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I am interested in understanding how the compiler is interpreting the statement…

Project type is C++ IDE is XCode 3.2 64bit Operating system is Mac OS X 10.6.8

Caution: The code sample is an infinite loop.

In the code sample below or in the attached image. What is the compiler doing if anything. No major error is raised and no minor errors either (given my current compiler settings). Mostly interested in understanding what is happening in case statement C:

    bool nrContinue;
    enum Task {



    nrContinue = 1;
    Task nrTask = A;

    while (nrContinue) {

        switch (nrTask) {

            case A:

                cout << endl << "Processing task: " << A;
                nrTask = B;

            case B:

                cout << endl << "Processing task: " << B;
                nrTask = C;

            case C:

                cout << endl << "Processing task: " << C;

                // --------------------------------------------------
                // Below is the statement of my misunderstanding

                D;      // What is going on at this statement

            case D:

                cout << endl << "Processing task: " << C;
                nrContinue = 0;


                cout << endl << "Default case was unexpected.";
                nrContinue = 0;



    } // loop
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If you enable compiler warnings, then it should give a warning; something like "statement has no effect". –  Mike Seymour Dec 12 '12 at 15:16
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3 Answers

up vote 2 down vote accepted

A line (or more) of code of the form


is known as an expression statement. The expression is evaluated, and the program's state changes according to the side-effects of the expression. So for example:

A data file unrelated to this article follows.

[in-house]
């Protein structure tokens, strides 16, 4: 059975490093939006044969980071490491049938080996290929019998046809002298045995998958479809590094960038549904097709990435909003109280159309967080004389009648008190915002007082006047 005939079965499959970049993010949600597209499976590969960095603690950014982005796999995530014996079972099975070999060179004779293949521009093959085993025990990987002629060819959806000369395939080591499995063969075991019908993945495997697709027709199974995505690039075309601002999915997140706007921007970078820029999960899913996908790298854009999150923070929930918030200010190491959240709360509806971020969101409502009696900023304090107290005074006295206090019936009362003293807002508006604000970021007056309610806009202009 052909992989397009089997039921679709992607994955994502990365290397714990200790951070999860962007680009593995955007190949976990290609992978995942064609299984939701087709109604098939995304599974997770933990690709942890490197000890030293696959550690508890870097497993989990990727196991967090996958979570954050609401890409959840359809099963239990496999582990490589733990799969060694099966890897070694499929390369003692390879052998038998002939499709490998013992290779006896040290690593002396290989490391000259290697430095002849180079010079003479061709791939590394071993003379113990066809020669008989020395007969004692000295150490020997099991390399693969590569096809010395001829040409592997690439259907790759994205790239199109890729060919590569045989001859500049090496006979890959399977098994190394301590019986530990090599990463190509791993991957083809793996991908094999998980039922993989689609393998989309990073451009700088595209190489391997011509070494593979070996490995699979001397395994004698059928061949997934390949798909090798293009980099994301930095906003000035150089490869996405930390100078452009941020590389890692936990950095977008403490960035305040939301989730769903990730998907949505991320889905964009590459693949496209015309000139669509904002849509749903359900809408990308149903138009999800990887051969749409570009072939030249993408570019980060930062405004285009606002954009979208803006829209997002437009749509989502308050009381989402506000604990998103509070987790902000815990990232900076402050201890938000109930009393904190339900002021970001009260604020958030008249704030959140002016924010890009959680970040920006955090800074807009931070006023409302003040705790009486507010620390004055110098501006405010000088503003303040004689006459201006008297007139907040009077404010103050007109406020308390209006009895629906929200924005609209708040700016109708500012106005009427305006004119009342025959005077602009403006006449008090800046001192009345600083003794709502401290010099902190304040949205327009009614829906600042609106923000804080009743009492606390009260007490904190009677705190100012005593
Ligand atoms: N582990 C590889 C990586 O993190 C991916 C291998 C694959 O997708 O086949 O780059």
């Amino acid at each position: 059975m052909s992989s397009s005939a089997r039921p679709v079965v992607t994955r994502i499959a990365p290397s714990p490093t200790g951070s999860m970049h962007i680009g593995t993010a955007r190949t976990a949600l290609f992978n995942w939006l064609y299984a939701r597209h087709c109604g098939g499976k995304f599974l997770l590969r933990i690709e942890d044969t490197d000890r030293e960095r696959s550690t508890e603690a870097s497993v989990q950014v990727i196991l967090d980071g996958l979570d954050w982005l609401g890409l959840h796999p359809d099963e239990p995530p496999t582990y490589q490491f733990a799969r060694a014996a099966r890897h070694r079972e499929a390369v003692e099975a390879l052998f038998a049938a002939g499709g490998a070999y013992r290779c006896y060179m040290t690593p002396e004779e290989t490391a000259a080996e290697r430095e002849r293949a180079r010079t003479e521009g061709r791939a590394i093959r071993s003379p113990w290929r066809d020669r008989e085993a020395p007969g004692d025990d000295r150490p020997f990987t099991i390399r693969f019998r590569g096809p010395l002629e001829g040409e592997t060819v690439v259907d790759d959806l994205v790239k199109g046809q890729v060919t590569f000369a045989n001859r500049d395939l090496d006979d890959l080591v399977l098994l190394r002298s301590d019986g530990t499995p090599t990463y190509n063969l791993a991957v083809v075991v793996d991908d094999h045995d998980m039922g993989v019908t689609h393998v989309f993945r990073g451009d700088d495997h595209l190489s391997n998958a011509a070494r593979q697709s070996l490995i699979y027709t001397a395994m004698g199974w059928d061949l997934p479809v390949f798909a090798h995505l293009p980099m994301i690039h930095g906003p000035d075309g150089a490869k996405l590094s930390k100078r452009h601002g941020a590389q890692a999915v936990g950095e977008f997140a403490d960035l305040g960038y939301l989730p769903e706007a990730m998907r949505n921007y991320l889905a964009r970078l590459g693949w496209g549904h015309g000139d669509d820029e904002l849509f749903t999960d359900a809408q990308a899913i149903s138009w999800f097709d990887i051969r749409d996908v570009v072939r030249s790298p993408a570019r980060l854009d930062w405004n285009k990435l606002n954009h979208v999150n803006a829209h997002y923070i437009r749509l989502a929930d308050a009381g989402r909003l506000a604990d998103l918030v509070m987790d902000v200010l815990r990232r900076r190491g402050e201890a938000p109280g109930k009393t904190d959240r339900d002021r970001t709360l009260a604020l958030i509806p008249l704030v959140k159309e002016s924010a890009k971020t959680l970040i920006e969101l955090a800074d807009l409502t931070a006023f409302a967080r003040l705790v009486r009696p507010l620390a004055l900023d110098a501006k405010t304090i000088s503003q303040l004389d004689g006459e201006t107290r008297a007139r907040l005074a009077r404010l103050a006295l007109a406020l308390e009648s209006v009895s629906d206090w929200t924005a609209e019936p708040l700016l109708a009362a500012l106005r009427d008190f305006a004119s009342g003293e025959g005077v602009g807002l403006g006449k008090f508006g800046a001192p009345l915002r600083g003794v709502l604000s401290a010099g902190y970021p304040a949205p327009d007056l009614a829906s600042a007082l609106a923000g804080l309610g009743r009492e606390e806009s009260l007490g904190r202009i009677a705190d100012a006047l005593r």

nrTask = C;

causes the program to evaluate the expression nrTask = C, which has the side-effect of changing the value of nrTask.

D; evaluates the expression D, which has no side-effects and therefore does nothing.

The language allows any expression to be used as the body of an expression statement; however, a good compiler should issue a warning if it has no effect, since it's almost always a mistake. If you enable warnings (-Wunused-value for just that warning, or better still -Wall -Wextra for many useful warnings), then the compiler should point out your mistake with a warning like "statement has no effect".

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in case C, you are missing a nrTask = D; statement so your state machine transitions to that case in the next loop, otherwise it stays indefinitely in state C. the single statement D; does nothing, it just evaluates the constant D as a temporal, which is never assigned to anything or produce any side effect

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The statement

D;      // What is going on at this statement

does nothing. Most likely, the compiler will even throw it out with the most basic optimisation settings. And if you increase the warning level of your compiler, it will most likely start to complain that the statement does nothing.

The reason such statements are legal in the first place is probably because nobody has wanted to make the syntax of C++ more complicated than it already is by outlawing these useless statements without prohibiting similar looking, but useful statements.

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